Last night, Joel Fariss leveled with me as to why he’s in the fold. “Jesus Christ is the only thing that fills me up. Everything else—be it booze, sex, music—has a ceiling to the enjoyment I can get from it. Does that make sense?”
Yes. It actually does make sense to me. It also makes sense to University of Pennsylvania neurobiologist Andrew Newberg, who has written several popular books about the relationship between religion and brain chemistry. Human beings, it seems, are hard-wired as spiritual creatures, in that we are programmed to seek and assign symbolic meaning to our experiences. We are also programmed to seek ecstasy, if we are lucky enough to find a method that works for us. (Let’s just say I’m no stranger to spiritual ecstasy. It is for this reason that I start from a position that is sympathetic to the religious impulse.)
But all religions are not created equal, and I believe that much of the caloric content in Fariss’s “fill up” comes from what I’ll call High Fructose Corn Syrup for the Soul: high on style, low on insight. It’s true, the Bible is consulted exhaustively, but the Bible’s context in the comparative history of human ideas is utterly ignored. (Joel looked at me like I was from outer space, for instance, when I casually mentioned that the Deluge narrative in Genesis 6 is basically a retelling of an episode from the Babylonian Epic of Gilgamesh and that dying-and-resurrecting god-men were all the rage in Pre-Christian antiquity.) This willful ignorance is nothing if not the result of a taboo against investigating the history and context of one’s own faith.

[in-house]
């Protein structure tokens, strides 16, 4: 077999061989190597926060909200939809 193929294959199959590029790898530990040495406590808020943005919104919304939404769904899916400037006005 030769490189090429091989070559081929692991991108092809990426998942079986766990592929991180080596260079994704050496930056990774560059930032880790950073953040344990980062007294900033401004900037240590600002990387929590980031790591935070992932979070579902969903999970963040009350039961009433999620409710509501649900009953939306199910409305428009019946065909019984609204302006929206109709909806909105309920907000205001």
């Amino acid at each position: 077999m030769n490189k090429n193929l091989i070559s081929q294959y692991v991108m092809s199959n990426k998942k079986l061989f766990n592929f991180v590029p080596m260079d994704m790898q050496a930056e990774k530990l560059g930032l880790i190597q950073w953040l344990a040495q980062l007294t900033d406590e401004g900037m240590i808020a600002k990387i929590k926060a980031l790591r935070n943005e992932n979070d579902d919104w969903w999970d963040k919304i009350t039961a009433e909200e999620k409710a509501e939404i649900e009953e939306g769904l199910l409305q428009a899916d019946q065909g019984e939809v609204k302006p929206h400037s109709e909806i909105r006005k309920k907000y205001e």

Here’s a little tautology about truth: it is never threatened by digging deeper. But for the members of Mars Hill, their entire belief system is, in many ways, a life-support system for the rickety and shallow notion that the Bible is a literal account of actual historical events (a topic I’ve tackled extensively on this blog and will thus leave to the links) and that the one-and-only path to God leads through Jesus Christ. I see no way of interpreting this statement that is not an affront to the billions of peaceful, spiritual people in the world whose religious systems do not incorporate Jesus.
Take away the house of cards of literalism and what do you have left? If your religion is strong enough, you ought to have plenty. Most Buddhists, Hindus, and liberal Christians for example, recognize their mythologies as exactly that: deeply symbolic vocabularies of culturally mediated stories and images that resonate with them on so many levels as to seem integral to the human experience. To attempt to force myth into the narrow confines of literal history, for many, is to profane it. Once a religion has dispensed with literalism, it is much more capable of becoming truly ecumenical. Most Hindus believe that other religions are (or can be) equally valid paths to God. Sadly, many Christians do not.